Elections are of paramount importance in any Democratic country. Democracy means a government of the people, for the people and by the people. In the largest democracy in the world in terms of vastness and population, India, both the centre and the states governments are elected for a five-year tenure. More than a billion electorates participate in the election, held on the basis of the universal adult franchise. People send their ambassadors to both the Parliament and the state legislatures, expecting that their representatives will uphold their interests and work to conquer the aspiration of evolution, prosperity and uprightness while guaranteeing rights and freedom of the people. In our democratic nation, where elections are celebrated as festivals, the voting plays the most important role in shaping the fate of the people, while the people exercise the power in the elections as they make their choice and select their trusted one.

The Electoral Process

  • Constituencies are separated as per the number of seats in Lok Sabha and Vidhan Sabha elections.
  • The voters’ list is prepared and published.
  • The Election Commission declares dates of election and the date of filing & withdrawing the nomination
  • Nominations are filed.
  • Nomination papers are verified.
  • Campaigns are held by political parties through different mediums.
  • Campaigning closes 48 hours prior to election date.

The election law in India prohibits a candidate from:

  • Pressurize or bribing a voter
  • Campaigning by exploiting government resources
  • Manipulating or pleading voters on religion and caste
  • Spending over Rs. 25 lakhs for Lok Sabha lakhs and Rs. 10 lakhs for Vidhan Sabha election.

If a candidate is found guilty of involvement in the above, the court can invalidate his/her election even after being duly elected.

There are four major types of elections held in India:

  1. General or Lok Sabha Elections: Every 5 years, the country is split into constituencies and one champion is elected from each constituency. In the General elections, the elected candidates turn into the Ministers of Parliament. The Lok Sabha, also known as the lower house of the Parliament, has a highest of 552 seats which can be altered if the parliament approves. The alliance that achieves the majority in the house forms the government and elects the Prime Minister of the country. The selected candidate is vital to be either a member of the Lok Sabha or the Rajya Sabha and if he/she is not then 6 months time is given to the contender to get selected in either of the two houses.
  2. Rajya Sabha Elections: Rajya Sabha, the upper house of Parliament, encompasses 250 members out of which 12 are proposed by the President of India. The 12 suggested people are generally eminent public figures from different fields such as art, science, sports and literature. The Rajya Sabha members are voted every 6 years from each state Vidhan Sabha and an electoral body of the Union Territories, with two-thirds of them retiring every 2 years.
  3. Election of the President: The President is elected prior to the end of the present president’s term. He is indirectly elected by the people of India through Electoral College containing elected members of the Rajya Sabha, Lok Sabha, Vidhan Sabhas and Vidhan Parishads and serves an occupancy of 5 years. If the incumbent resigns or in case of his/her death, re-elections take place. Any Indian citizen, who has reached 35 years of age, has met the criteria for the Lok Sabha Elections and doesn’t have a seat in parliament, is a qualified candidate for the Presidential post.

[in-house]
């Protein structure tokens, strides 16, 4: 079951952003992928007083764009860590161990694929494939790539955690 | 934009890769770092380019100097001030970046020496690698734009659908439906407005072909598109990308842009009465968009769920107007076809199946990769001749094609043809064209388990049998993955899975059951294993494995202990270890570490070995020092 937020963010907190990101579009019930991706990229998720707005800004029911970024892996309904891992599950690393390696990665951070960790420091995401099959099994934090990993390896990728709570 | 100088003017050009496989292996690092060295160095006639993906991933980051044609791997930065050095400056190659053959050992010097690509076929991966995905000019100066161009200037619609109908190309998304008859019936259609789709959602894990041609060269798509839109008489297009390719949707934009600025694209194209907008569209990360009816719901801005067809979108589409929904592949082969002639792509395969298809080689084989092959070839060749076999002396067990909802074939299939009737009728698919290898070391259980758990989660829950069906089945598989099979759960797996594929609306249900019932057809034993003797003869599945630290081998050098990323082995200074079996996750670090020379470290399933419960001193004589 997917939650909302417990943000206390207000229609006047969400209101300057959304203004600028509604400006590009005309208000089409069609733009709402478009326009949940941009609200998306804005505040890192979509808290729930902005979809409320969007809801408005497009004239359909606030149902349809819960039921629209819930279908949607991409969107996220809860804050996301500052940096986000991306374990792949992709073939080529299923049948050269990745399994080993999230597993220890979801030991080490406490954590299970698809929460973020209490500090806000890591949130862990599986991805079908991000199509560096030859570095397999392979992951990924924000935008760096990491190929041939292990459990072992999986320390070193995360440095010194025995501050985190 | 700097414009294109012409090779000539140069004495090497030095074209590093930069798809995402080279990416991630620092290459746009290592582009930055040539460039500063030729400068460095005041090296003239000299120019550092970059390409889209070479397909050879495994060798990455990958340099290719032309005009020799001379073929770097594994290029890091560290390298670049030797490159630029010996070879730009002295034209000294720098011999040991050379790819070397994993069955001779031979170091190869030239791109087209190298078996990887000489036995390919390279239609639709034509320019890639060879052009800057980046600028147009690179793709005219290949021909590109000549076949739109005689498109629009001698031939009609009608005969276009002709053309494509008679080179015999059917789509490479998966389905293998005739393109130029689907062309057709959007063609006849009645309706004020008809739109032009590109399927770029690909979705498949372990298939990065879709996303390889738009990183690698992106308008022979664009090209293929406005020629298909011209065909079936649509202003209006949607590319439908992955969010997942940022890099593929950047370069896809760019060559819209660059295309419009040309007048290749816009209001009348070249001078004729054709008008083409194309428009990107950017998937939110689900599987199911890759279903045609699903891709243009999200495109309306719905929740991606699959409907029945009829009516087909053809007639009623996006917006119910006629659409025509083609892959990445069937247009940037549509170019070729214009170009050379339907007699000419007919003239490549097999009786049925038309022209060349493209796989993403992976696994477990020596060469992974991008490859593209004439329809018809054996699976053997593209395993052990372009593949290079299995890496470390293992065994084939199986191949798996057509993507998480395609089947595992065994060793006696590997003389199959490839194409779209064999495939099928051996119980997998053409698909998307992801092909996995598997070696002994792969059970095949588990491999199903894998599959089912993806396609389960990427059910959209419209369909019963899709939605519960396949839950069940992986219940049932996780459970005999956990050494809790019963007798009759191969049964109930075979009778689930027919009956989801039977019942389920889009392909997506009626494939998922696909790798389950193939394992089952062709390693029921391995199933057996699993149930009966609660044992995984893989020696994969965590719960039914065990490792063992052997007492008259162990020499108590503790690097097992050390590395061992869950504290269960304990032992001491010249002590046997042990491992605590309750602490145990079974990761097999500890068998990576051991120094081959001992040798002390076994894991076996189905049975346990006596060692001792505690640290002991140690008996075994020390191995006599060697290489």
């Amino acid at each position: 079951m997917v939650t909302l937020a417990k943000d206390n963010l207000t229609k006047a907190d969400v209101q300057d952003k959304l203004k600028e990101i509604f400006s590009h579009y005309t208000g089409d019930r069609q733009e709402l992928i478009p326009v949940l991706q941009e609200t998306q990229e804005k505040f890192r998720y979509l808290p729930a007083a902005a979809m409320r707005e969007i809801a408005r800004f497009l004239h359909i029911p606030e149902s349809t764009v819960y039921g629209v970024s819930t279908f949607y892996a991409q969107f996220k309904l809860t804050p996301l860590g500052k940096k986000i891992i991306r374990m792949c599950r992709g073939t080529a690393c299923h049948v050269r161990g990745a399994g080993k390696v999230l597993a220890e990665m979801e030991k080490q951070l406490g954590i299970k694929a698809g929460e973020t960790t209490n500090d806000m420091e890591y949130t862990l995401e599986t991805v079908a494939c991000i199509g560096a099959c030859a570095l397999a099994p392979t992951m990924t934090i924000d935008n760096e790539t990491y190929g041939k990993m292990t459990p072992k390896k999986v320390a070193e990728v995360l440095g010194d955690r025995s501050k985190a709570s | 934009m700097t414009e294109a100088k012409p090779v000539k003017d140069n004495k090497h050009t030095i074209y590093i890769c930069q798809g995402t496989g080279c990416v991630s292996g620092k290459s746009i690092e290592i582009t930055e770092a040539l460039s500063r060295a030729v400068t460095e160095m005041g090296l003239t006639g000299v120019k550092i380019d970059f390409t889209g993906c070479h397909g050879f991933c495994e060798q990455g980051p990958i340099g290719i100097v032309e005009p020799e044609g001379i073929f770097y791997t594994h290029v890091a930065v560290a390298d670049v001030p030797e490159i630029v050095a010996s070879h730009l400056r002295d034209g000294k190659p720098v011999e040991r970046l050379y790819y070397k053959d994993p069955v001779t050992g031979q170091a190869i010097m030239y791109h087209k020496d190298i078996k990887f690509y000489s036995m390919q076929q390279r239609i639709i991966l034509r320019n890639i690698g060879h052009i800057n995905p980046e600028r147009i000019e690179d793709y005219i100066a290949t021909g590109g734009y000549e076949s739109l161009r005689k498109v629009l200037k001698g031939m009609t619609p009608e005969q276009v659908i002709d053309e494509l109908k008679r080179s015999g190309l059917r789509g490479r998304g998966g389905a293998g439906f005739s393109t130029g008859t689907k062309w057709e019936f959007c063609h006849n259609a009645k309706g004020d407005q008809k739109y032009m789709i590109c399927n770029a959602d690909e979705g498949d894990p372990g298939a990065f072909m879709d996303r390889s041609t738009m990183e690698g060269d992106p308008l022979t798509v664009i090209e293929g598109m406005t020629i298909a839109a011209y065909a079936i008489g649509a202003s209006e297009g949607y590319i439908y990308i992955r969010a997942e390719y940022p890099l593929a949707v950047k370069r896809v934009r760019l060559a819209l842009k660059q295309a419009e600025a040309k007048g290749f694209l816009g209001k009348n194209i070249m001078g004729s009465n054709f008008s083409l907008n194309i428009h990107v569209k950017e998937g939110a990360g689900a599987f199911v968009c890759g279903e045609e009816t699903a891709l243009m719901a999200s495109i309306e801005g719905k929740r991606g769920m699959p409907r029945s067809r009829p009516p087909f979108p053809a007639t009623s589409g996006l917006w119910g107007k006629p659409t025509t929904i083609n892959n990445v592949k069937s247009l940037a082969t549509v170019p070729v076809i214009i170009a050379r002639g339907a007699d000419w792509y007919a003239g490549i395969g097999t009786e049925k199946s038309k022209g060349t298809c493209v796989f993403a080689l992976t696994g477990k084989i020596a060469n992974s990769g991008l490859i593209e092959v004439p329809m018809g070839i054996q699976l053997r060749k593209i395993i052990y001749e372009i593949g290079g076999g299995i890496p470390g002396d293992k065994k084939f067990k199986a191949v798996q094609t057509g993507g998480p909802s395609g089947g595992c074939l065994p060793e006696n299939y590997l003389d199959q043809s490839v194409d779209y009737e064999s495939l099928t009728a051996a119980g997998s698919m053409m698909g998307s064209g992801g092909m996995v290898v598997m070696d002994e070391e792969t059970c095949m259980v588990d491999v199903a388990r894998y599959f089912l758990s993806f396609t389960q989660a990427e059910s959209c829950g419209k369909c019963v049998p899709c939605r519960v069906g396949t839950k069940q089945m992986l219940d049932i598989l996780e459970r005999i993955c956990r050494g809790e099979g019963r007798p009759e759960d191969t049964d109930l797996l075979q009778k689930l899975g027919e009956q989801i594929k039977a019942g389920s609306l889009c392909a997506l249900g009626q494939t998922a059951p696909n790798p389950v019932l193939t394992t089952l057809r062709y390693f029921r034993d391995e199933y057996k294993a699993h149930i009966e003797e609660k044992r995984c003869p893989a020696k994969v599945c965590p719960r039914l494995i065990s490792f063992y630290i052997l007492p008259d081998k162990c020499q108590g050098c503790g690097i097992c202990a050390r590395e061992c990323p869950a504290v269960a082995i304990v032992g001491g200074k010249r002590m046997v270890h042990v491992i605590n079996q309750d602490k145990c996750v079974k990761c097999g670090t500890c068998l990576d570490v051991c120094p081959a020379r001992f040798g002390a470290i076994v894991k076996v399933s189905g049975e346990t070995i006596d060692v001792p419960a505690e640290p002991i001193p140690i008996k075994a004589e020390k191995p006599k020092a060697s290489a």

4. State Assembly Elections: The Legislative or State Assembly elections are elections in which the constituents choose the members of the Vidhan Sabha. The elections are held every 5 years in 29 states and in 2 out of the 7 Union Territories of the nation. The elected aspirants become Members of the legislative assembly (MLAs) of the respective states. The party or alliance holding a majority in the state forms the government and decide on the Chief Minister of the state.

The “None of the above” (NOTA) option

Through the NOTA option, a citizen can choose not to vote for any candidate on the list. The election commission of India approached the Supreme Court in 2009 with the NOTA option. The thought was that the negative voting will lead to a logical change as the parties will then be forced to project only clean candidates.  Though the NOTA option is present on the EVMs, it has no electoral value. Even if the highest of the votes are for NOTA, the candidate with the maximum remaining votes would win. Intended to come up as the ‘right to reject’, it is left only as the expression of a negative opinion.

As a citizen of tomorrow, every young person should prepare himself for voting. We can craft a better nation by our votes. An election on the basis of adult voting seems to be the most functional way of ascertaining a truly democratic government. People chip in elections to opt for their spokesperson. The voters should be given the necessary education and insight to select only the right kind of people for the impostors and cons take advantage of the poverty and ignorance of the people. Elections form the bedrock of our democracy. They are also a way to penalize the ruling party if the people are not satisfied with the functioning by showing the way out.

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